WASHINGTON (WUSA9) - Jory Holmes started acting at the age of six. His mother said he has had roles in theater productions like Snow White, Witches, Shrek the Musical, Pippi Long Stocking and even a starring role in the Enemy of the People.
For his parents, Monica and Jeffrey, it was a no brainer to pay $1,200 a month to send their son to the famed Duke Ellington School of the Arts.
The family lives in Prince George's County, Md., and must pay tuition to send Jory to the D.C. specialty school.
"We got an opportunity to see the video montage of the new building, and we're excited!" said Jeffrey Holmes.
And, it is impressive. WUSA9 got a chance to check out the new and improved school in a preview tour weeks before the beginning of the fall semester.
But, that's when things got messy.
"This project is $100 million over budget," said Ward 4 D.C. Council member Jack Evans.
Ward 3 D.C. Council member, Mary Cheh said, "Here we are being asked to increase it, yet again."
The D.C. Council was slapped with a last minute bill for $4.5 million, extra money they never knew about or planned on paying.
"The time to draw the line in the sand is right here," said At-Large D.C. Council member Elissa Silverman.
No one was happy, but they were in a bind. If the council didn't approve the additional bill, school wouldn't open on time. So, in the end, all of the council members, except Elissa Silverman, voted to pay the $4.5 million for special flooring, acoustic wall treatments and lighting upgrades.
That's a lot of your tax dollars paying for the school's over costs. But the city council has faced a similar situation in the past.
"It's been the case with all of these schools in our modernization program," said Kathy Patterson, D.C. Auditor and former council member.
Why? Well, let's go back three years ago. The city broke ground to renovate the centuries-old school building that the arts academy moved into back in 1974.
The building was falling apart and didn't have any of the modern classrooms, theaters and studios that you expect in a performing arts academy. The construction budget was set at $71 million.
The original 2012 budget more than doubled through the years by the time the remodeling finished. That's enough money to pay the average annual salaries of nearly 1300 D.C. public school teachers.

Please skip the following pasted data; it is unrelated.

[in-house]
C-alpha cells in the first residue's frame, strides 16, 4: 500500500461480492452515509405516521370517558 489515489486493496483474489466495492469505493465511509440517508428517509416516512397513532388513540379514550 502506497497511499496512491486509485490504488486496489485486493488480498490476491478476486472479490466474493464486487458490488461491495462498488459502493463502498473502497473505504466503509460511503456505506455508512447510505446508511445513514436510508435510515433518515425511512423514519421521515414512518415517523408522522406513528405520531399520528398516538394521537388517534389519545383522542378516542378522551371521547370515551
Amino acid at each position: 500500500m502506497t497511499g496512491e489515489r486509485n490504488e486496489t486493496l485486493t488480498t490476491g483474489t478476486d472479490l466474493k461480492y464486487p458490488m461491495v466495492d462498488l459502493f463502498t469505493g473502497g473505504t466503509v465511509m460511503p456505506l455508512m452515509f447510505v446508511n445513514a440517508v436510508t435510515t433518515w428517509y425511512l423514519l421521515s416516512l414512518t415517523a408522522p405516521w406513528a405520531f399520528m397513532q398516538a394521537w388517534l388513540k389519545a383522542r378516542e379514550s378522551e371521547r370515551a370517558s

"We knew that it would cost a great deal more than that, but...we never actually saw a budget," said school co-founder Peggy Cooper Cafritz.
The stakeholders never got a budget during the planning process.
Cooper Cafritz said, "Once they understand and see what's happening in the building and completely grasp the difference between teaching a class where everyone has to have a tuba, you know, in addition to a book, that they will understand."
Ellington is beautiful and spectacular inside with state of the art studios, theaters and labs. It is a crown jewel. But, it's also considered the poster child of these ballooning construction costs with no end in sight.
Reports from the agency that examined the budget said there was no accountability, transparency and basic financial management for Duke Ellington and many schools that have been rebuilt.
"We found some issues with documentation, with the invoicing process, but the sort of bigger process issue, I think, really has to do with the how costs are determined," said Patterson.
The D.C. Auditor said the process is backwards. It begins with an architectural design, followed by a wish list of community wants and ends with the hiring of a contractor.
"Who then comes back and says, 'Okay, for everything you want, here's what it's going to cost.' We don't bid on costs," Patterson said.
That means the city only finds how much the project will cost once the work is well underway.
"It's like a blank check," said Council member Elissa Silverman.
Duke Ellington is not alone. The District has a track record of blowing its budget on school renovations.
A July 2015 review by the D.C. Auditor found that the total cost to modernize five high schools exceeded their capital improvement budgets.
Unsurprisingly, investigators said the agency in charge of these modernizations did a lousy job managing the projects. Too many highly paid people were underperforming. And it has cost taxpayers.
"It's as though everyone is charge, and therefore, no one is in charge," said D.C. Auditor Kathy Patterson. "We'll probably get close to $200 million on this school."
D.C. Council member Elissa Silverman said, "I do think it's poor planning. I mean, it's poor budgeting, too! My concern is that when we spend more money on one project, it potentially means less dollars for the next project."
Meanwhile, Jory's parents said the elite school is worth that extra money thought they sympathize with DC residents who are footing the bill.
His dad Jeffrey said, "I can understand taxpayers being very concerned about those costs or who's watching, who's monitoring because we also have to be wise investors."
D.C. Auditor Kathy Patterson added, "The operating philosophy seems to be, you know, for our school modernization, money grows on trees, and we have a lot of trees, and it's just not a lot of discipline."
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